Just like risotto has come to be known as a MasterChef death dish (read: no one can ever get it right), there's a competition curse that no contestant who wins a MasterChef mystery box advantage can pull off a top three invention test dish. Except Karlie. On top of it all, she's also the proud winner of the show's first ever power pin, with the ability to add an extra 15 minutes onto any cook (a life-changer in the MasterChef environment). So, what's her secret, and how does having the power pin change the game? We got some time with the 26-year-old to find out.
POPSUGAR Australia: Congratulations on how far you've come in the competition — you're doing so well! How do you feel about your progress so far?
Karlie: Thank you! I'm really surprised at my progress so far, to be honest. I came into the competition without huge expectations, I was just going to take it day by day, so I think I've definitely surprised myself, and I'm very happy!
PS: You're really strong with Asian flavours. Tell us about how you came to love that type of cuisine so much and became so good at cooking it?
Karlie: I've always had a really strong appreciation for Asian flavours, that mainly started by travelling over to Thailand, China and Indonesia with my family when I was younger. Since then, my dad actually works in China and has been for about 15 years, so I was lucky enough to spend a bit of time over there with him. That's just sparked my love for the cuisine, and he cooks a lot of it himself, so that's definitely been the thing that's got me into it.
PS: What do you love about it?
Karlie: I love that it's really full of flavour, it's kind of a cuisine that you can throw a whole heap of things together and it still tastes amazing. It's refined in its own way, but not like French cuisine. I love the street food, where you're wandering down an alleyway, your feet take you somewhere and you don't quite know what you're getting, but it's always delicious.
PS: And you speak Mandarin, which is so impressive!
Karlie: Yeah, a little bit! [Laughs] I'm conversational in Mandarin, I've been learning the language for about four years. My dad speaks fluent Mandarin and I've always wanted to learn a language, so that sort of inspired me to take it on and try something different. I've learnt bits and pieces from him, but I've been taking classes and studying for about four to six hours a week. I don't learn from him, we just talk and always bicker about what word's what! He says not to learn from him because he's got bad habits. My studies have been put on hold while I'm away, but as soon as I get back home I'll start them again. The longer time you take off learning something like that, it's really difficult to get back into the swing of things.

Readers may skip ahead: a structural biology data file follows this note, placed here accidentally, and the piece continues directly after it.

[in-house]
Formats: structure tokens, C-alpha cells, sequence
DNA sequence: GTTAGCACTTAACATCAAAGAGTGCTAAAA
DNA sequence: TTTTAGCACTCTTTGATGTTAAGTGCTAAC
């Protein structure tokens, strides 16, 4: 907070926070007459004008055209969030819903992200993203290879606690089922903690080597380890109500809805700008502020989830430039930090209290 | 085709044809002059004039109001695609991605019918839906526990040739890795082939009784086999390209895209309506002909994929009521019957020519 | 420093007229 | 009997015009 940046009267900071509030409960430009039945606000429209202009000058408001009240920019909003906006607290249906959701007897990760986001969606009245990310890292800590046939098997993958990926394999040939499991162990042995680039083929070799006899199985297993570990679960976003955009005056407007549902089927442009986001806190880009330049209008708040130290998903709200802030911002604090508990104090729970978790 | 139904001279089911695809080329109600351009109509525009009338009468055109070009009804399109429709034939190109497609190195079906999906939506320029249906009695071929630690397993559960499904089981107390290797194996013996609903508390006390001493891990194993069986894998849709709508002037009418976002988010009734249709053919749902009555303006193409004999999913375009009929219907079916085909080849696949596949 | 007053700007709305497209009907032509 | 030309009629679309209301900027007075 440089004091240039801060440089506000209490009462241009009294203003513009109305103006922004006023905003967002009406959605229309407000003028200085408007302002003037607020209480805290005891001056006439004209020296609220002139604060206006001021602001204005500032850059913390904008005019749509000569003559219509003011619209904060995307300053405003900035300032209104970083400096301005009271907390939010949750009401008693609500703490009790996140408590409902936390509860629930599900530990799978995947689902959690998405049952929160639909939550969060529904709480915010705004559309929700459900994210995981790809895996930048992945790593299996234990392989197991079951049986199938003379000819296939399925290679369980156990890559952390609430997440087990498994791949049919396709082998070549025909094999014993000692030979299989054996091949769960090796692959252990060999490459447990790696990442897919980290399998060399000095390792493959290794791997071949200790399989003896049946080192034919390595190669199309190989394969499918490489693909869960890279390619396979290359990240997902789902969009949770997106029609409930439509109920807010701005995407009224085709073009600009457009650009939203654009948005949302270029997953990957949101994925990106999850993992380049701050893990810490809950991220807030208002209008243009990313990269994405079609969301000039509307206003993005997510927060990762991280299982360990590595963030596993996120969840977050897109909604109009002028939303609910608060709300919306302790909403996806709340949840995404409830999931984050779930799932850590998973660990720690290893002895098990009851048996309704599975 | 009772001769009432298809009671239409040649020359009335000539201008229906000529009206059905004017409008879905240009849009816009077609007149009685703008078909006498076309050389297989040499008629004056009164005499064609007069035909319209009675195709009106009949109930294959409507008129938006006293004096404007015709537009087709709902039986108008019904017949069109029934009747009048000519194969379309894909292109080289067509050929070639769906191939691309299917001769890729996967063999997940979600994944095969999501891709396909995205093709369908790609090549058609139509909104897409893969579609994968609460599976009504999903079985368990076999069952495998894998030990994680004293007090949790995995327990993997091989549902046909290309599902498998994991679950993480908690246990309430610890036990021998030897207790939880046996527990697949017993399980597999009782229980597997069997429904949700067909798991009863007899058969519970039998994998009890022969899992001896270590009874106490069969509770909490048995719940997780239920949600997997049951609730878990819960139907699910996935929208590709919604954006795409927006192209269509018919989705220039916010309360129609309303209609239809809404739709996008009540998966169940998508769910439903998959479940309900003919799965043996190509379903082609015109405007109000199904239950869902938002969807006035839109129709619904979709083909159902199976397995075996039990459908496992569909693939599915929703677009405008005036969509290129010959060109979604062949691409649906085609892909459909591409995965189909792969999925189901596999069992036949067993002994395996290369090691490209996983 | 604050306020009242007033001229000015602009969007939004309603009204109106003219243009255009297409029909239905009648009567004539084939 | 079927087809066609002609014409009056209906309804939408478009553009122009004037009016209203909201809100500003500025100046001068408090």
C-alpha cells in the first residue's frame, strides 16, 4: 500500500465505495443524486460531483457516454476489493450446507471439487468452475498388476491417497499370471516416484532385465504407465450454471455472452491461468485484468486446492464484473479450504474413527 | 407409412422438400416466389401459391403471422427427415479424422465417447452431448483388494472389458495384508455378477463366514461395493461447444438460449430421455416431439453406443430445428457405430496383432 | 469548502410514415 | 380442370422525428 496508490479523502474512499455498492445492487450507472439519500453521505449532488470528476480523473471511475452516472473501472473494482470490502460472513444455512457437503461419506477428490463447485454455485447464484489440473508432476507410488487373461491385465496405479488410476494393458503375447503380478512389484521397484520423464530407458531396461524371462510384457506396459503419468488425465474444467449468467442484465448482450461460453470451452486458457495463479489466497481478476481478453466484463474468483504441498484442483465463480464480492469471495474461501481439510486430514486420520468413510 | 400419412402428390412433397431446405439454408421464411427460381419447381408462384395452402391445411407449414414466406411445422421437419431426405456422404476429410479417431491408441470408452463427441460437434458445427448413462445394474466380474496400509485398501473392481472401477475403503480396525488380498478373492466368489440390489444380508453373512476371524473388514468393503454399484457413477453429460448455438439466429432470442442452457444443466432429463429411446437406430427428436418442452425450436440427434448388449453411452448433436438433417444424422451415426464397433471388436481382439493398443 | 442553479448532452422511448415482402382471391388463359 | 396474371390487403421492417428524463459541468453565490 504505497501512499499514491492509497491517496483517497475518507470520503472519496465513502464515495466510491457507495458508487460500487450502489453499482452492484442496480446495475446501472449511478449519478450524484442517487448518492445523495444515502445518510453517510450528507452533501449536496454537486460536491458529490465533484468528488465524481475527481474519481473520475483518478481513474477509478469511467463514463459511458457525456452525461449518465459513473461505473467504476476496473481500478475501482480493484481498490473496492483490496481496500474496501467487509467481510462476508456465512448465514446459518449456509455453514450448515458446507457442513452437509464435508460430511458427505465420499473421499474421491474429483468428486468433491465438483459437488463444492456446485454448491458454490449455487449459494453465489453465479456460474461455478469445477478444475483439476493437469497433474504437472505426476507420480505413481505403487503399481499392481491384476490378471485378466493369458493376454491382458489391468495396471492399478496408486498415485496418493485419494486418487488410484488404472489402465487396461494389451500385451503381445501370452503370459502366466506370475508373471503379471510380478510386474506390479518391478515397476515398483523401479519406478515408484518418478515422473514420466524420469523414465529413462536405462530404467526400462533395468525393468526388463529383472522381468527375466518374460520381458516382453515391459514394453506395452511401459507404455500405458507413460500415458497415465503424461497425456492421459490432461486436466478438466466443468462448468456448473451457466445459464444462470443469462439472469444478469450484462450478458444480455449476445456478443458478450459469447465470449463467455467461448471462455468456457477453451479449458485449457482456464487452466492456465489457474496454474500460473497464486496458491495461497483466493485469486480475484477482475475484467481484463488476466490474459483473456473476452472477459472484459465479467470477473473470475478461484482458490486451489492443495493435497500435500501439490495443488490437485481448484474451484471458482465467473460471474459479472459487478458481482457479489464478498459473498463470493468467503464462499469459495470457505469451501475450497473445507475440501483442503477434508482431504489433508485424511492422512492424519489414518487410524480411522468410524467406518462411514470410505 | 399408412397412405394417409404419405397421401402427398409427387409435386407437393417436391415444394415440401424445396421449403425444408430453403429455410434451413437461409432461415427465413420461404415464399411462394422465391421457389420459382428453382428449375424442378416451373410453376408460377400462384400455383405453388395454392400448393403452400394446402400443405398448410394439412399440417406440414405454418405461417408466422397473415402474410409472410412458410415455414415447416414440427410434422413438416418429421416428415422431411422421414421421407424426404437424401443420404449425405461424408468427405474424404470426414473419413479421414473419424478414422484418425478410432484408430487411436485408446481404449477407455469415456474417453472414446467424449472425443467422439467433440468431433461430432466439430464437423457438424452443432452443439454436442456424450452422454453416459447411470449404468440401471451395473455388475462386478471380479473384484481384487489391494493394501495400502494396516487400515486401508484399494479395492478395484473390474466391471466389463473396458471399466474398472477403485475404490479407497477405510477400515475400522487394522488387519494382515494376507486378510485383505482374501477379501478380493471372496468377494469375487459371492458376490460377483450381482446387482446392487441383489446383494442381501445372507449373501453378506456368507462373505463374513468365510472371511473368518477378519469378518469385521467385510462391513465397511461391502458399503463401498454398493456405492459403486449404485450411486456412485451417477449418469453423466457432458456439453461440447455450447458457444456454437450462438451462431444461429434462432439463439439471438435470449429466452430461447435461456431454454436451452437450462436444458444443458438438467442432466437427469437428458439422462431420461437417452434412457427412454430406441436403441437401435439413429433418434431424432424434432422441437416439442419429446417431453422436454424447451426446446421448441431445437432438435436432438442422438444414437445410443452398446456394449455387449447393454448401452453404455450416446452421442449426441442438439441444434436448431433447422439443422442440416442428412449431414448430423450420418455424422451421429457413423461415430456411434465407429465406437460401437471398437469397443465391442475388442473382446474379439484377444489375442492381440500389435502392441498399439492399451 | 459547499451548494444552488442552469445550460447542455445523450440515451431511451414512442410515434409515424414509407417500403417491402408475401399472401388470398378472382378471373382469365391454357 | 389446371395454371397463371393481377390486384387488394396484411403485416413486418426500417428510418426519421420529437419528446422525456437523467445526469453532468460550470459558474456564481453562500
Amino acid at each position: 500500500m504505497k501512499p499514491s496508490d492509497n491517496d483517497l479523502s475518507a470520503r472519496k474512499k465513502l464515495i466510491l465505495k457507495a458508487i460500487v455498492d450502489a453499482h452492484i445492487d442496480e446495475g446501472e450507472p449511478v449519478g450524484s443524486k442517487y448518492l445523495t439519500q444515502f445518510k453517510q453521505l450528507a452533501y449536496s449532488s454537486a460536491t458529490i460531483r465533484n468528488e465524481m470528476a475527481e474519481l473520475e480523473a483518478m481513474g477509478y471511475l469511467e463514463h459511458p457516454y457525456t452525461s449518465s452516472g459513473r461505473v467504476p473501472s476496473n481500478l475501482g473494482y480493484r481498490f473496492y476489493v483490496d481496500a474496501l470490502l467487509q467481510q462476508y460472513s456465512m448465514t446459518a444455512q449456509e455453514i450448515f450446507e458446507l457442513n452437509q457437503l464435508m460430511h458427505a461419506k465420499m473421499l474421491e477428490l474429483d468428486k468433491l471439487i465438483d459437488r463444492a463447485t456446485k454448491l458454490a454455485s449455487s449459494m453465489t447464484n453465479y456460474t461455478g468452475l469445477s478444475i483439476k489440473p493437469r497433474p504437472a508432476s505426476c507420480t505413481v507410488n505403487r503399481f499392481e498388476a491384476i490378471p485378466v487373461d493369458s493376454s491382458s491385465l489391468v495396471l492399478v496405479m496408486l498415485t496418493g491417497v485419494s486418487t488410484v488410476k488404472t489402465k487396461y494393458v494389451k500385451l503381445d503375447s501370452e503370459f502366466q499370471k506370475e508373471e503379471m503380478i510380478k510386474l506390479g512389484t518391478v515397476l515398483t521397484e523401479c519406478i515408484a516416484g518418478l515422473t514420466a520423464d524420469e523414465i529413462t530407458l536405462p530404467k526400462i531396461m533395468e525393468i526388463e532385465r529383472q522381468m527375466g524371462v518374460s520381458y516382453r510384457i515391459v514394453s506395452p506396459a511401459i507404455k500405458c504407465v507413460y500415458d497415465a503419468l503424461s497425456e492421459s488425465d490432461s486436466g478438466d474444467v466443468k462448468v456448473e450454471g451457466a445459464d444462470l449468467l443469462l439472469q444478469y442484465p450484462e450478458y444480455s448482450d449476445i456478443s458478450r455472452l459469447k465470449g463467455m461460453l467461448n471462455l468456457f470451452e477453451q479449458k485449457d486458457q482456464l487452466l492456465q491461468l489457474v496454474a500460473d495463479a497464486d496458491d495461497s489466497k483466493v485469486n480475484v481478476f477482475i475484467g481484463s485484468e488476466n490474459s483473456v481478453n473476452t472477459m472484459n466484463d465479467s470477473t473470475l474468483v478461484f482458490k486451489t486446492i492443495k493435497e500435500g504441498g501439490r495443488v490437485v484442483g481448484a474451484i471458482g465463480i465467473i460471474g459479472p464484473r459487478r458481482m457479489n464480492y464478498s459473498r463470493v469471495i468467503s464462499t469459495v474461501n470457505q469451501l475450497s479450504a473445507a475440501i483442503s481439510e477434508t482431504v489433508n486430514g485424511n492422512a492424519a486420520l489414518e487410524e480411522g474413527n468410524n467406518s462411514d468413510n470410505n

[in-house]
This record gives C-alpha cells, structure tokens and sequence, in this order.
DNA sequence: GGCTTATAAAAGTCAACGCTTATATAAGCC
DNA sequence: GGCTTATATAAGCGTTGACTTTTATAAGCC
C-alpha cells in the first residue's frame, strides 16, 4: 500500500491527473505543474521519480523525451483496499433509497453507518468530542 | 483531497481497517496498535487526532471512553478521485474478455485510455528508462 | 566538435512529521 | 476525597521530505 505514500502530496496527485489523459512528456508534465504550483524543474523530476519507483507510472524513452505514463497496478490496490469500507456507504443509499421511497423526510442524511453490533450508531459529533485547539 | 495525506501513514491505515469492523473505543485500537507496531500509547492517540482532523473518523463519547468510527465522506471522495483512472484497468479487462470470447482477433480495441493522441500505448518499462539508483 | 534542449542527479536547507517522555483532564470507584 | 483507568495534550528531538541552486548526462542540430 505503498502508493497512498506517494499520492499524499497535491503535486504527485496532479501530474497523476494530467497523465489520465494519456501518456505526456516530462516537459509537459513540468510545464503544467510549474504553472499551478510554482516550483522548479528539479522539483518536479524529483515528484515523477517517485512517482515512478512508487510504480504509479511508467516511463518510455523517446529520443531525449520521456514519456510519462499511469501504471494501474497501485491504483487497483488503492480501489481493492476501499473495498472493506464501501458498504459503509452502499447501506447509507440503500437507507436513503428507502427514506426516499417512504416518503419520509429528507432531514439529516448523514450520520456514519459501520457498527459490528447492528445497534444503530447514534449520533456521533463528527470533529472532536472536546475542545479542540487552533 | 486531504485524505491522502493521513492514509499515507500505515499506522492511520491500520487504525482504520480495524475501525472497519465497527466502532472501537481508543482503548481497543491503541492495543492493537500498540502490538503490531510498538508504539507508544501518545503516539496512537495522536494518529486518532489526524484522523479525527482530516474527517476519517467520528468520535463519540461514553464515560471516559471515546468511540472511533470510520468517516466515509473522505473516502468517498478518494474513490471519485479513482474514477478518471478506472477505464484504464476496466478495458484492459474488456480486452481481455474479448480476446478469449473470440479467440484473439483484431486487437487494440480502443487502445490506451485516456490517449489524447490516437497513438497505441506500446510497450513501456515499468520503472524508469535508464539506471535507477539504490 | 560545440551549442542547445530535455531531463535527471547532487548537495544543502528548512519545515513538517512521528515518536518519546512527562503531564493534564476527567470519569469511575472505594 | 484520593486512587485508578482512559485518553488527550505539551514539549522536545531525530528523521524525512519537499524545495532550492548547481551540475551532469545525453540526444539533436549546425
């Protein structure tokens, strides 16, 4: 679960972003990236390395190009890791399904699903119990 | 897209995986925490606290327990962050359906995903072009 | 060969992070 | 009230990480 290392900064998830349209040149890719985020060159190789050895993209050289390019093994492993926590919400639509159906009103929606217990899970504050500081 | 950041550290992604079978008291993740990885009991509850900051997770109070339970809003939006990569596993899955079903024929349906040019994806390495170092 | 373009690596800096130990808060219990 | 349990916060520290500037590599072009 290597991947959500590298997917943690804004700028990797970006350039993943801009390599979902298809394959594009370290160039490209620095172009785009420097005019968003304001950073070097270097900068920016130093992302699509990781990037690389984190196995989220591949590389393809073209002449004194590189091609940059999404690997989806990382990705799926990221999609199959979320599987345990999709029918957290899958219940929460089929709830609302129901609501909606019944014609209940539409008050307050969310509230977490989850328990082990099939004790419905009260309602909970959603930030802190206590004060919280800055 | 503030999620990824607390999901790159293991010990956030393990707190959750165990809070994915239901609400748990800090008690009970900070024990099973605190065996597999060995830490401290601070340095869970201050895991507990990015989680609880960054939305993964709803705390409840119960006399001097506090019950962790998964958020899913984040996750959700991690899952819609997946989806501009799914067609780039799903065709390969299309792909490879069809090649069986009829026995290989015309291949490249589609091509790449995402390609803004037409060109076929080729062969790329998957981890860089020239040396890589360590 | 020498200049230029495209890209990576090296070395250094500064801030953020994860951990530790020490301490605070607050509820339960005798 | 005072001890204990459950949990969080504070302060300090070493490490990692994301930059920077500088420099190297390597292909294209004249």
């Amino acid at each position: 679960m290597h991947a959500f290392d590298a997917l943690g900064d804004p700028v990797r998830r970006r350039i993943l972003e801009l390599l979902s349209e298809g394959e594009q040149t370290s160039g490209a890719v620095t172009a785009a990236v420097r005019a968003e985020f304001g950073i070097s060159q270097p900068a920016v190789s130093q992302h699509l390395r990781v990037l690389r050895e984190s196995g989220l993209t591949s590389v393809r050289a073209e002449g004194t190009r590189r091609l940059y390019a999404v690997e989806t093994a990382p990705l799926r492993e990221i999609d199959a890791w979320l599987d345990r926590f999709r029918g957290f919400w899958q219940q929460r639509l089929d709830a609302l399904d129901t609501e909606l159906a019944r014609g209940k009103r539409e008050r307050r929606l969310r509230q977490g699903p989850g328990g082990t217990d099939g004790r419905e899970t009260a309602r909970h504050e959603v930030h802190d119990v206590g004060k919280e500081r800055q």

PS: You've had a pretty strong past couple of weeks in the competition, how have you managed to keep the momentum up?
Karlie: Oh my gosh, to be honest, I don't know what the secret is — there's no secret! [Laughs] It's been really difficult. Like I said before, taking it day by day really helps to mentally prepare yourself going into the kitchen. Whatever happened yesterday, you have to try not to think about it — you have to go into the kitchen with a fresh mindset and just think, today's a new day. That's the main thing that has gotten me to this point, I don't know the secret to my success so far! I learnt early on that if you cook what you like to eat and what you usually like to cook at home for the people that you love, you'll usually do pretty well.
PS: You also won the first ever power pin. How does that feel and what's your strategy with using it?
Karlie: It's amazing. Walking into the kitchen that day and hearing there was a power pin up for grabs, I just thought that'd be amazing to get, and I ended up leaving that day with it. It's such a big advantage and considering it's the first one ever, I was so happy to get it. My strategy with using it is to hold onto it for as long as possible and not be tempted to use it if I'm really not in trouble. I want to use it when I'm in a really sticky situation. Not just using it at a whim, I want to use it when I'm maybe in the possibility of getting in the bottom three or not having a great cook. It's an extra safety net that I'm really happy to have.
PS: The judges have praised you for your inventiveness and creativity, what goes through your mind when you're given a brief and you need to conceptualise a dish?
Karlie: I think it's just finding the connection between what you eat and what you cook everyday, but putting a really interesting twist on it. With the deconstructed sushi roll, I thought, I eat a lot of sushi — everybody does — and I was thinking about how to use the elements that feature in it in a different way. To be honest, it's a lot of trial and error, sometimes you do things in the kitchen that don't work out how you expect, and sometimes they do.
PS: What's been your favourite moment of the competition so far?
Karlie: Winning the power pin definitely has to be a highlight, and also meeting Yotam Ottolenghi. I've got most of his books and really love his style of cooking as well, and he's the nicest guy! You see him on TV and think, oh, is he really that nice? But in person, he's the loveliest, most genuine person, and meeting him was definitely a stand-out.
PS: Who do you see as your biggest competition?
Karlie: I'd have to say Sarah. She's all about flavour and she's so honest with her cooking, and she's really talented, too. We're really great friends in the house, which is really hard sometimes. She loves cooking really bold flavours and so do I, so she's definitely my biggest competition.